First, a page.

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Africa For Norway: Spoof Charity Video Asks Africans To Donate Radiators To Freezing Norwegians
November 19, 2012
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Here's a really clever video that makes a point about how the western world tends to view Africa.

The video is called 'Africa For Norway' and it was made by a Norwegian group calling itself 'Radi-Aid'.

On the group's website, organizers ask people to think about this question...

"If we say Africa, what do you think about? Hunger, poverty, crime or AIDS? No wonder, because in fundraising campaigns and media that's mainly what you hear about."

Hard to argue. Whether it's a charity appeal on TV, or a story in the news, Africa is often seen through a narrow lens.

And in some respects, you can understand why. Hunger and poverty and disease are very real, horrific and unnecessary problems.

But as 'Radi-Aid' says "While these images can engage people in the short term, we are concerned that many people simply give up because it seems like nothing is getting better. Africa should not just be something that people either give to, or give up on."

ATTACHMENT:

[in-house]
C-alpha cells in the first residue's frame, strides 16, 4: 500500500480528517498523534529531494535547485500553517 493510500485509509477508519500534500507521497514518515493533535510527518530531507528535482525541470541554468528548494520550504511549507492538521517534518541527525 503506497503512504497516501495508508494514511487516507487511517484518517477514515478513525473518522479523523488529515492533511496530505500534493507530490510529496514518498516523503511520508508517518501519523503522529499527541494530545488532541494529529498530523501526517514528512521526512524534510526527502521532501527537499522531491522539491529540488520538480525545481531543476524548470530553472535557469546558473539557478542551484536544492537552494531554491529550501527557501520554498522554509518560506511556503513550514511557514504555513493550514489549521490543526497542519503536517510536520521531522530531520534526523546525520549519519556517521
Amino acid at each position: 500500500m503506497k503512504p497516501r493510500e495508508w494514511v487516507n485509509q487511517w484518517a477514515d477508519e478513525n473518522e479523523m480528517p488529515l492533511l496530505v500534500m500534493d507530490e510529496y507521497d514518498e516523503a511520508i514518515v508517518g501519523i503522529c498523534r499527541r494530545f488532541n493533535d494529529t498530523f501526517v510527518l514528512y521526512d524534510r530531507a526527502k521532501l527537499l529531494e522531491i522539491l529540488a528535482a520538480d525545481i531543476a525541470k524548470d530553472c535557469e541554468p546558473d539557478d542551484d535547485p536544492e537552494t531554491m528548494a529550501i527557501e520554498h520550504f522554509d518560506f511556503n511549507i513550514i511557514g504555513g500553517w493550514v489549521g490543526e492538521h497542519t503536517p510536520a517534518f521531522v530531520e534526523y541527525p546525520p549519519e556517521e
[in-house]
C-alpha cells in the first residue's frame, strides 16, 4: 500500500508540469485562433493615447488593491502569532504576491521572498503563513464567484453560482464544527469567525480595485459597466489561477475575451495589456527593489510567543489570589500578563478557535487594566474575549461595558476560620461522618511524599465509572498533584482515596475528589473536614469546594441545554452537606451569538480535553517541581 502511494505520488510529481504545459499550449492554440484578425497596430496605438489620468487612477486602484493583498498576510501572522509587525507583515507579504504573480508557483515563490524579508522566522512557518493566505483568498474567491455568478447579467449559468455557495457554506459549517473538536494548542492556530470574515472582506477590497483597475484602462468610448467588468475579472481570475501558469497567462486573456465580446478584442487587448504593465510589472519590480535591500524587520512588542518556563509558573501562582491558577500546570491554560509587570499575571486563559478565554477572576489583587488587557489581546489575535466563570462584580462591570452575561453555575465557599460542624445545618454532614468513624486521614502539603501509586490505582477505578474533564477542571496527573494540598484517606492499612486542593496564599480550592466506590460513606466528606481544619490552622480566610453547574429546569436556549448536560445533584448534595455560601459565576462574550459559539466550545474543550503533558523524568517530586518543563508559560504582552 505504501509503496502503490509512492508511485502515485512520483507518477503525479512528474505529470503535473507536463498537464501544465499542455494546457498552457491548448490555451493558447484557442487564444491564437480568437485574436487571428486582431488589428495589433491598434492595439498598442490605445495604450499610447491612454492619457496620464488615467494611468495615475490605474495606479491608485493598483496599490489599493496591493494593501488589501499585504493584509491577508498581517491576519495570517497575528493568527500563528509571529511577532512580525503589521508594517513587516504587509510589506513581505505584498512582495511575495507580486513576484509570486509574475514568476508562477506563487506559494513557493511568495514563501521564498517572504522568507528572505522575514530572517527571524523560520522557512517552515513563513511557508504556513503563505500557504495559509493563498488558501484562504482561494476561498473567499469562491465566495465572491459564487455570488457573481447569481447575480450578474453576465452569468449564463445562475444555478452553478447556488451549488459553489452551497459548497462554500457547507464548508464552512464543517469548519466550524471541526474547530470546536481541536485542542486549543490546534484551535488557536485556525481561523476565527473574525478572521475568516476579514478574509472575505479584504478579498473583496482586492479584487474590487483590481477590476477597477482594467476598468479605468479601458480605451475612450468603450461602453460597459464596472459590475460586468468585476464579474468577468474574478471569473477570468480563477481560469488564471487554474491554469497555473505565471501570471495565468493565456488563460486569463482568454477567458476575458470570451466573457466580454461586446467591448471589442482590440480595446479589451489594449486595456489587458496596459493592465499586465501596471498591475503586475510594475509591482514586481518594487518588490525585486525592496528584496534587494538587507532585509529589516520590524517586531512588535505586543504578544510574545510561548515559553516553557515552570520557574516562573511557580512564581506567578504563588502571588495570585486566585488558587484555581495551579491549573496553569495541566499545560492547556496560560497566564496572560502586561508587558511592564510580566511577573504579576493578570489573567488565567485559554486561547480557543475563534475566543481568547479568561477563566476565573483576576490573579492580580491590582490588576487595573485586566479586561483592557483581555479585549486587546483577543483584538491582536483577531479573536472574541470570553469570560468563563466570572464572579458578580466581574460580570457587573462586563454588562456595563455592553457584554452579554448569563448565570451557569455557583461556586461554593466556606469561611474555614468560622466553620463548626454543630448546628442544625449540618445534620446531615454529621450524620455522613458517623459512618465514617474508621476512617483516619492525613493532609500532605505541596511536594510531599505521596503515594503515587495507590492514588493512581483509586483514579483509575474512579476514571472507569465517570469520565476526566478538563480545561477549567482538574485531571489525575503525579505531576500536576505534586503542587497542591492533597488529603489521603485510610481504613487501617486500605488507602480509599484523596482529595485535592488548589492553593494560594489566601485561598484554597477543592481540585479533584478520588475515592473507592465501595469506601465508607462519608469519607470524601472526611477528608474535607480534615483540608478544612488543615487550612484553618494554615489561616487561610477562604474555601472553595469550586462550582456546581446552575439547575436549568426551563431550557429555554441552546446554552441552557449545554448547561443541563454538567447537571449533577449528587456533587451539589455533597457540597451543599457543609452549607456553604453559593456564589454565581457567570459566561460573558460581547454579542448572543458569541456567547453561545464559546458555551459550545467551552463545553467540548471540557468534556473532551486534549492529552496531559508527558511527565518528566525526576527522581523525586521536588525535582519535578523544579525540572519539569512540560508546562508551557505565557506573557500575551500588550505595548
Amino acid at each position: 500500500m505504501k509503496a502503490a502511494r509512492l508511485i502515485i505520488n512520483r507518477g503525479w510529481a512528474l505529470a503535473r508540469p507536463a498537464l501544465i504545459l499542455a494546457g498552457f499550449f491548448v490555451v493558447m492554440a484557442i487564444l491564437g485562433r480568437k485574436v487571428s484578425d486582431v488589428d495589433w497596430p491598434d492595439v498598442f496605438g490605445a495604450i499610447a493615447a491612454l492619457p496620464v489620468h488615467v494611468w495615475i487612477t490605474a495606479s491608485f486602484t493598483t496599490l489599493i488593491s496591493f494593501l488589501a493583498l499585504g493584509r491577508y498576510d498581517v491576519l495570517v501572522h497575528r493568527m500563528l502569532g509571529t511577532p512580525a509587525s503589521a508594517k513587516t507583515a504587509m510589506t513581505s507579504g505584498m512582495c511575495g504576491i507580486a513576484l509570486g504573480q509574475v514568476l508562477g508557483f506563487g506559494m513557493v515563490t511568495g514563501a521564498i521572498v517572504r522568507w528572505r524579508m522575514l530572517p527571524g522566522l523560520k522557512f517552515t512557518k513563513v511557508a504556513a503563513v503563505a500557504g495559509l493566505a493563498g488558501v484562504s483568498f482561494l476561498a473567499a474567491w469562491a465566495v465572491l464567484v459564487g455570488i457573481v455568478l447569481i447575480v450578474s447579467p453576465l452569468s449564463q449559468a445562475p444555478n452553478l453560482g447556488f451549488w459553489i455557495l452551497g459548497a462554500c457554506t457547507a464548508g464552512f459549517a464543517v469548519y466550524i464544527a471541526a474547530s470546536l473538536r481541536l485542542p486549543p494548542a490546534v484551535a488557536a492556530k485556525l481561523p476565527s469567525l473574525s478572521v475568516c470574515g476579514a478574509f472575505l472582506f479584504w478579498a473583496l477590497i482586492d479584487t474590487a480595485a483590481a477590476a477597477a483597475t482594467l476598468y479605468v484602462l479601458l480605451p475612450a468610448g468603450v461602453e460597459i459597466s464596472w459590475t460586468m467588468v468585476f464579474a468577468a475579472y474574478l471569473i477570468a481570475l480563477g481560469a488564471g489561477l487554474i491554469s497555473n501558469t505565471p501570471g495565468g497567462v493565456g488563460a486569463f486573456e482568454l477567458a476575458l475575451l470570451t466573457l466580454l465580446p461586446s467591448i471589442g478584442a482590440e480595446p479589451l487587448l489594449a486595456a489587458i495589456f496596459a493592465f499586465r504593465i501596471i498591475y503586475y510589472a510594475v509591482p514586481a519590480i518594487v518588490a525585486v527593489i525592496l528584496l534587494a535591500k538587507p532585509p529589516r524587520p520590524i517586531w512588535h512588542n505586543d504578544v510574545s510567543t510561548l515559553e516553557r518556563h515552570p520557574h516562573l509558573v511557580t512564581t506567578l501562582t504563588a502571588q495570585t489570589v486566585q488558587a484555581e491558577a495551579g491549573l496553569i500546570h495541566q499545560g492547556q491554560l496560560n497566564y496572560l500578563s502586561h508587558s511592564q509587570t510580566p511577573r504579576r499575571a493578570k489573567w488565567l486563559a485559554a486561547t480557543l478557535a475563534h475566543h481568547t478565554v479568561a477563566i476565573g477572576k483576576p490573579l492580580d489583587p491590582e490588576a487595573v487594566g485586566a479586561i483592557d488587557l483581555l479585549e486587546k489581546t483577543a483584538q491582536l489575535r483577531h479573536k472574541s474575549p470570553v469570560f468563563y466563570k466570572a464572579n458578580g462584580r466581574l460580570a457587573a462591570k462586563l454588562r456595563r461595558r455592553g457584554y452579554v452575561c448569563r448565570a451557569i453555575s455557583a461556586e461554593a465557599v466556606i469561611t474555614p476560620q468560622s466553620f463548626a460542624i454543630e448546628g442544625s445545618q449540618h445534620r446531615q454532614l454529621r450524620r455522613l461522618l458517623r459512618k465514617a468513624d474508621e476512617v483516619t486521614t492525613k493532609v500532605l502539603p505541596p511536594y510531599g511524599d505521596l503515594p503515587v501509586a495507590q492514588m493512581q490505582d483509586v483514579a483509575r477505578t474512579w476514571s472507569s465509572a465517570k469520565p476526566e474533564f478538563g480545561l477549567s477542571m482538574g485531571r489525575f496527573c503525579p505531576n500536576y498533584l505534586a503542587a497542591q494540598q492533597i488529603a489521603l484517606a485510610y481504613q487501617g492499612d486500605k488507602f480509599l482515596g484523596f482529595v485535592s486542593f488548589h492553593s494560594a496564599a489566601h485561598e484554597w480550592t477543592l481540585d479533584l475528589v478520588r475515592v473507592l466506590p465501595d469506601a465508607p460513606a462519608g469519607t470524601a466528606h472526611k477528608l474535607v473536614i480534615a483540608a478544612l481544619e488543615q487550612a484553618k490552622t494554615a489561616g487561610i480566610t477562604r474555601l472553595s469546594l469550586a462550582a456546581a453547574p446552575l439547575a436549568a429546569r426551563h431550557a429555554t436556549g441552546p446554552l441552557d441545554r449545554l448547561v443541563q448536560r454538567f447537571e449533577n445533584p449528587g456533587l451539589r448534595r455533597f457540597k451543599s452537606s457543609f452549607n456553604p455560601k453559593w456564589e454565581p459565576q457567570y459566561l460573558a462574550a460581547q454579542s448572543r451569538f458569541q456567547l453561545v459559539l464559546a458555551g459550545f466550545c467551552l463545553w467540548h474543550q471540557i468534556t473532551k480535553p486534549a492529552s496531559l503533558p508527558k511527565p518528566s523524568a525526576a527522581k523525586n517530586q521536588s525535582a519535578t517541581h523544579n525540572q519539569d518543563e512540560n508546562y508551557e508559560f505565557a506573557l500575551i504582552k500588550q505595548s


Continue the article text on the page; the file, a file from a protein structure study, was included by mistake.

In the video at the top of the page, 'Radi-Aid' calls on all Africans to help send radiators to Norway - to help freezing children survive the cold winter.

It's done in the spirit of 'Band aid' and 'Do They Know It's Christmas' from 1984.

"Imagine if every person in Africa saw the "Africa for Norway" video and this was the only information they ever got about Norway," the group says. "What would they think about Norway?"

The point, organizers say, is that we don't see enough positive stories about Africa related to politics, culture, business and education.

"We need to change the simplistic explanations of problems in Africa. We need to educate ourselves on the complex issues and get more focus on how western countries have a negative impact on Africa's development," the group says.

"If we want to address the problems the world is facing we need to do it based on knowledge and respect."

Organizers with 'Radi-Aid' say they want:

1. Fundraising that isn't based on exploiting stereotypes.

2. Better information about what is going on in the world, in schools, in TV and media.

3. Media: Show respect.

4. Aid must be based on real needs, not "good" intentions.

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